Knights of Peter Claver celebrate 111th anniversary
CNA Staff, Nov 7, 2020 / 04:08 am (CNA).- The Knights of Peter Claver, the largest historically African-American Catholic lay organization in the U.S., is marking the anniversary of its founding with a Founder's Day Mass to be livestreamed to the internet on Saturday.
“Join us as we celebrate 111 years of spreading faith, hope and love through friendship, unity and Christian charity,” the Knights of Peter Claver said.
The Mass was set to be livecast Saturday, Nov. 7 at 4 p.m. Central Time at the Facebook page of the Knights of Peter Claver and Ladies Auxiliary and at the Knights of Peter Claver website. Auxiliary Bishop Fernand Cheri of New Orleans will be the celebrant.
The Knights of Peter Claver were founded Nov. 7, 1909 in Mobile, Alabama by four priests of the Josephite Fathers and three laymen as a fraternal organization of black Catholics, dedicated to the principles of Friendship, Unity and Christian Charity. One of its founders, the Baltimore-born Father John H. Dorsey, SSJ, was the second African-American Catholic priest to be educated and ordained in the U.S., the Knights of Peter Claver said.
The Knights of Peter Claver take their name from St. Peter Claver, a Spanish Jesuit who ministered to African slaves in 17th century Cartagena, Colombia, a major port in the slave trade.
The organization, now headquartered in New Orleans, has more than 18,000 members and affiliates worldwide, with over 400 units in 72 dioceses in the U.S. and South America. The organization has a Ladies' Auxiliary and separate junior divisions for boys and girls.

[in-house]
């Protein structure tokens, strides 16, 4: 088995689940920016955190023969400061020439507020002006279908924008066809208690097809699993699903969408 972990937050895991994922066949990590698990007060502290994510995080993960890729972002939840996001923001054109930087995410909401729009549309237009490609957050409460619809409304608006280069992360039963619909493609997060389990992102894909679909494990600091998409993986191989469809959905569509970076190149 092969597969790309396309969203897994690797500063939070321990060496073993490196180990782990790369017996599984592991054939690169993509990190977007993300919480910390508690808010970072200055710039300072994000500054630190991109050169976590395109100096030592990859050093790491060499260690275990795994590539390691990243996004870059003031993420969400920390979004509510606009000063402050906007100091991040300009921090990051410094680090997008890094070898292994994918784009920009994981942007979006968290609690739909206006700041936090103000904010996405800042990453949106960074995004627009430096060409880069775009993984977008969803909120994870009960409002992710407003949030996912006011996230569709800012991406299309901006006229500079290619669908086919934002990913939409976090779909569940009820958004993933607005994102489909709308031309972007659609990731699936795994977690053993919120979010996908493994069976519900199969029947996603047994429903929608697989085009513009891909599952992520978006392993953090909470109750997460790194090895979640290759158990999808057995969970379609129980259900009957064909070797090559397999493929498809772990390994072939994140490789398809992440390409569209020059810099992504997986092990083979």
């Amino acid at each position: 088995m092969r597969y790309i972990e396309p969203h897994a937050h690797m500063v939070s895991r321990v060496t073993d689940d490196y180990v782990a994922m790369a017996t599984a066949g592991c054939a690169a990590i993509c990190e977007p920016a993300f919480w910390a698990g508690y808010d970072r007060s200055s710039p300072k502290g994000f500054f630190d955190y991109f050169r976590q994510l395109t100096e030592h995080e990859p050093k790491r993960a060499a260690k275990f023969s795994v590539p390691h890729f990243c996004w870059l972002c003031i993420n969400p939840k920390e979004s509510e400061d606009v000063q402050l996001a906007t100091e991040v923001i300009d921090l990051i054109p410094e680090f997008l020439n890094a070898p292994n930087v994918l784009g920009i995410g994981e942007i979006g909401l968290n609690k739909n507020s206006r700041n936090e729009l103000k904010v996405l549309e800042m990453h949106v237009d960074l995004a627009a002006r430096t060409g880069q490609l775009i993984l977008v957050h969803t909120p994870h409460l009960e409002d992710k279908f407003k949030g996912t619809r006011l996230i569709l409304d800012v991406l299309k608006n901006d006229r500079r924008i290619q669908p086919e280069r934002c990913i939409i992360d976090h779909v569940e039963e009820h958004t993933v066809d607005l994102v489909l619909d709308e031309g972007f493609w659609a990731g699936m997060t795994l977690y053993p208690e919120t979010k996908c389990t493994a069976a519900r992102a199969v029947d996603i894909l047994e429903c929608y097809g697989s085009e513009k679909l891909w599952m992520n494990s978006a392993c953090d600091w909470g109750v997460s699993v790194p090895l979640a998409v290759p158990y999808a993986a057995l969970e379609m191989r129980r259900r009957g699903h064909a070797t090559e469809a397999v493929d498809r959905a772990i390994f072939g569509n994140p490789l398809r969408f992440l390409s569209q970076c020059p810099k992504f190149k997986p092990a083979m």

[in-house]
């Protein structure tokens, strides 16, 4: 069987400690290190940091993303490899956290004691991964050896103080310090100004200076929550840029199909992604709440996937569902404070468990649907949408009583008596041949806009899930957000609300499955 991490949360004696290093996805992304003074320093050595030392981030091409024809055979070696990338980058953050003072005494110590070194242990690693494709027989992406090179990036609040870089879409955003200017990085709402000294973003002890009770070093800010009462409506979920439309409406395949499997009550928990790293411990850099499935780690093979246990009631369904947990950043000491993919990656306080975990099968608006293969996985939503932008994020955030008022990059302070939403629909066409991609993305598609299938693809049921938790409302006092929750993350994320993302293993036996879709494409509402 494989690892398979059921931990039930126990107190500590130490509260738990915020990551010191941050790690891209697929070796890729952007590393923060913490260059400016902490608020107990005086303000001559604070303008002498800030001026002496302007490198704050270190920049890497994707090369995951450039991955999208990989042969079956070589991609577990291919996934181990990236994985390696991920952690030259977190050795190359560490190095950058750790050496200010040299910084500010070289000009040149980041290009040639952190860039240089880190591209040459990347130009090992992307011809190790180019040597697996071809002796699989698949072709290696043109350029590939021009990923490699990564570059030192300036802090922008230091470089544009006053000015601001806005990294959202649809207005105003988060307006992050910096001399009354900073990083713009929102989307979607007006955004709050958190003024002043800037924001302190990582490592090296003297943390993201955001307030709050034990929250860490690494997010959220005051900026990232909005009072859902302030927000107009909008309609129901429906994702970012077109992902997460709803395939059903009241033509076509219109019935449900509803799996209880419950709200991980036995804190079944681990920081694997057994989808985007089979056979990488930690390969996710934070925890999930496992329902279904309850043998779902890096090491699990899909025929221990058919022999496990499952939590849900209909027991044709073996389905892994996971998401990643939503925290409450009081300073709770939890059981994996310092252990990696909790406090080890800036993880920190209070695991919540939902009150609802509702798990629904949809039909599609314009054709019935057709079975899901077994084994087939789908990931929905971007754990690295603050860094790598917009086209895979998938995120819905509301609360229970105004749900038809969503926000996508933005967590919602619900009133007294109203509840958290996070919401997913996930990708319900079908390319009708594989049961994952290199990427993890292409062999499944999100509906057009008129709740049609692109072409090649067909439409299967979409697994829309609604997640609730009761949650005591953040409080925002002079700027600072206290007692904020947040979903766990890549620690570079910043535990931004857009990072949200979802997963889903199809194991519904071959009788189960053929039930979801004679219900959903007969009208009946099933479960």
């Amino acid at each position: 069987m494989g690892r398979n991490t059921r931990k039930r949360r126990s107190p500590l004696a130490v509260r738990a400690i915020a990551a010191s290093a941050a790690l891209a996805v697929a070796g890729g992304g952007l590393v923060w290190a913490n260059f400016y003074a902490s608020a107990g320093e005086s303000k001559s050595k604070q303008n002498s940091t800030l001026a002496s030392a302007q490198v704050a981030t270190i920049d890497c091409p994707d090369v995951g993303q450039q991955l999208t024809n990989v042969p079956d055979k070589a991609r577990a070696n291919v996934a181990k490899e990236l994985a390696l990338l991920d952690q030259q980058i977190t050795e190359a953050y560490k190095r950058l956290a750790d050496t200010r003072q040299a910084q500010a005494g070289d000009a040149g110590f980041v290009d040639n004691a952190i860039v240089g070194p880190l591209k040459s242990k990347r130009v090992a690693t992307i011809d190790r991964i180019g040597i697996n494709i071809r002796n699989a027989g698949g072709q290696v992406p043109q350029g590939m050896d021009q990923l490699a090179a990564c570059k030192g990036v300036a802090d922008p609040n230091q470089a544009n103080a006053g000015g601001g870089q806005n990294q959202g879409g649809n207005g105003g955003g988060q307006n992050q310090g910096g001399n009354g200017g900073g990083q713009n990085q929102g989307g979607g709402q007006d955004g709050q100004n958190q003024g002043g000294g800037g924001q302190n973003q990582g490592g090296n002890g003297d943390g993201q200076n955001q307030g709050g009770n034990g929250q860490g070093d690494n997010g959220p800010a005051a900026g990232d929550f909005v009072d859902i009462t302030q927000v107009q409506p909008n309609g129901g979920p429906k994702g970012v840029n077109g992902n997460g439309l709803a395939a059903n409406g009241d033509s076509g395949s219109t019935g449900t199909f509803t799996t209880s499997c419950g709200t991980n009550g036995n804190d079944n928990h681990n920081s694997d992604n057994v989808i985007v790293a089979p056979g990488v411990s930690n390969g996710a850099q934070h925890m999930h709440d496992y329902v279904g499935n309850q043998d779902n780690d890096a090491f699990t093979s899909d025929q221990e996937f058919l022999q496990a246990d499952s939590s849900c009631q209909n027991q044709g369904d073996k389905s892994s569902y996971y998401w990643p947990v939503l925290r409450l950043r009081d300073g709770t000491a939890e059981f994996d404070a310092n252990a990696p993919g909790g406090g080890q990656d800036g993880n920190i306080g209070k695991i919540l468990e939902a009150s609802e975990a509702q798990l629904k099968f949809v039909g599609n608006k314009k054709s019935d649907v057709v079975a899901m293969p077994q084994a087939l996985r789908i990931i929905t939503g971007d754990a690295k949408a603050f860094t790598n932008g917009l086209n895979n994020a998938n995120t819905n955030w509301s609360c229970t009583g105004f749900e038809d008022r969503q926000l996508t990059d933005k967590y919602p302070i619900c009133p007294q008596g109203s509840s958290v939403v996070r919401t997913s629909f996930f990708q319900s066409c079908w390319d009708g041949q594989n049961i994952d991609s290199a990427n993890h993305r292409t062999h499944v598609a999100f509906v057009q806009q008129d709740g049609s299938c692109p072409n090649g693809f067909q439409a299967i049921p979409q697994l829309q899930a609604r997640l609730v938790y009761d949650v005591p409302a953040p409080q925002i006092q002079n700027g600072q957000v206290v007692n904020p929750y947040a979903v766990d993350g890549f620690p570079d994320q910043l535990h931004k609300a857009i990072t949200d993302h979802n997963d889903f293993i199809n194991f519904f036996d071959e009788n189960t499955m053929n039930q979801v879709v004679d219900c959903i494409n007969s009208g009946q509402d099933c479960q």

The Knights of Peter Claver support various parish, diocesan and community efforts, including serving the poor, creating Catholic community and forming youth. They have worked alongside the National Urban League and the National Association for the Advancement of Colored People for the advancement of civil rights.
Membership is open to practicing Catholics of all races and ethnicities.
One of its members is Cardinal-designate Wilton Gregory of Washington, who will become the first African-American cardinal at a Nov. 28 consistory in Rome.
“Archbishop Gregory is a long-time member of the Knights of Peter Claver who has been an ardent supporter of our causes over the years,” the Knights of Peter Claver said Oct. 25. “We are particularly proud of the leadership he has provided to the American Catholic Church on issues of race and the dignity of human life.”
They noted Gregory's archdiocesan initiative “Made in God’s Image: Pray and Work to End the Sin of Racism,” which will promote pastoral activities and outreach, including prayer, faith formation and social justice work.
Following the protests and controversy surrounding the death of George Floyd this summer, the Knights of Peter Claver hosted webinars on the dignity of black lives, racism, domestic violence, human trafficking, and criminal justice reform.